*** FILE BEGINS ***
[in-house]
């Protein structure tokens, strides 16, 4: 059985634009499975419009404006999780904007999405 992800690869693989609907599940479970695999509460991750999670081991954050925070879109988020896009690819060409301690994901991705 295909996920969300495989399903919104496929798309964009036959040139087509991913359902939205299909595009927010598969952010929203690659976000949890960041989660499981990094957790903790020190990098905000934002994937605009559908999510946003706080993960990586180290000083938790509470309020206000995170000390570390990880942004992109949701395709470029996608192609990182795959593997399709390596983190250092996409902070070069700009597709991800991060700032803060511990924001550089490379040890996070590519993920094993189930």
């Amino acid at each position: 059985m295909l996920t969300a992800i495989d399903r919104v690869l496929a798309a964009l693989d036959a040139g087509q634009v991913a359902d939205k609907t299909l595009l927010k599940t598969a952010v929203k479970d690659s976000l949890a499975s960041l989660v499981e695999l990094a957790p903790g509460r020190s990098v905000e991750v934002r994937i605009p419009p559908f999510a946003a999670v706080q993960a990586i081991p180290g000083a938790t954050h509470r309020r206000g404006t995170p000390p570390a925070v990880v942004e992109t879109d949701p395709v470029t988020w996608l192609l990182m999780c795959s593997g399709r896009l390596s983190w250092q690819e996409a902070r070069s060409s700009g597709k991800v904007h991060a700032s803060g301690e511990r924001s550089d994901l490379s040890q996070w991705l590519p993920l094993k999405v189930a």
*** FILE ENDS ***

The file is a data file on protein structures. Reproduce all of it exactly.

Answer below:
[in-house]
């Protein structure tokens, strides 16, 4: 059985634009499975419009404006999780904007999405 992800690869693989609907599940479970695999509460991750999670081991954050925070879109988020896009690819060409301690994901991705 295909996920969300495989399903919104496929798309964009036959040139087509991913359902939205299909595009927010598969952010929203690659976000949890960041989660499981990094957790903790020190990098905000934002994937605009559908999510946003706080993960990586180290000083938790509470309020206000995170000390570390990880942004992109949701395709470029996608192609990182795959593997399709390596983190250092996409902070070069700009597709991800991060700032803060511990924001550089490379040890996070590519993920094993189930």
């Amino acid at each position: 059985m295909l996920t969300a992800i495989d399903r919104v690869l496929a798309a964009l693989d036959a040139g087509q634009v991913a359902d939205k609907t299909l595009l927010k599940t598969a952010v929203k479970d690659s976000l949890a499975s960041l989660v499981e695999l990094a957790p903790g509460r020190s990098v905000e991750v934002r994937i605009p419009p559908f999510a946003a999670v706080q993960a990586i081991p180290g000083a938790t954050h509470r309020r206000g404006t995170p000390p570390a925070v990880v942004e992109t879109d949701p395709v470029t988020w996608l192609l990182m999780c795959s593997g399709r896009l390596s983190w250092q690819e996409a902070r070069s060409s700009g597709k991800v904007h991060a700032s803060g301690e511990r924001s550089d994901l490379s040890q996070w991705l590519p993920l094993k999405v189930a």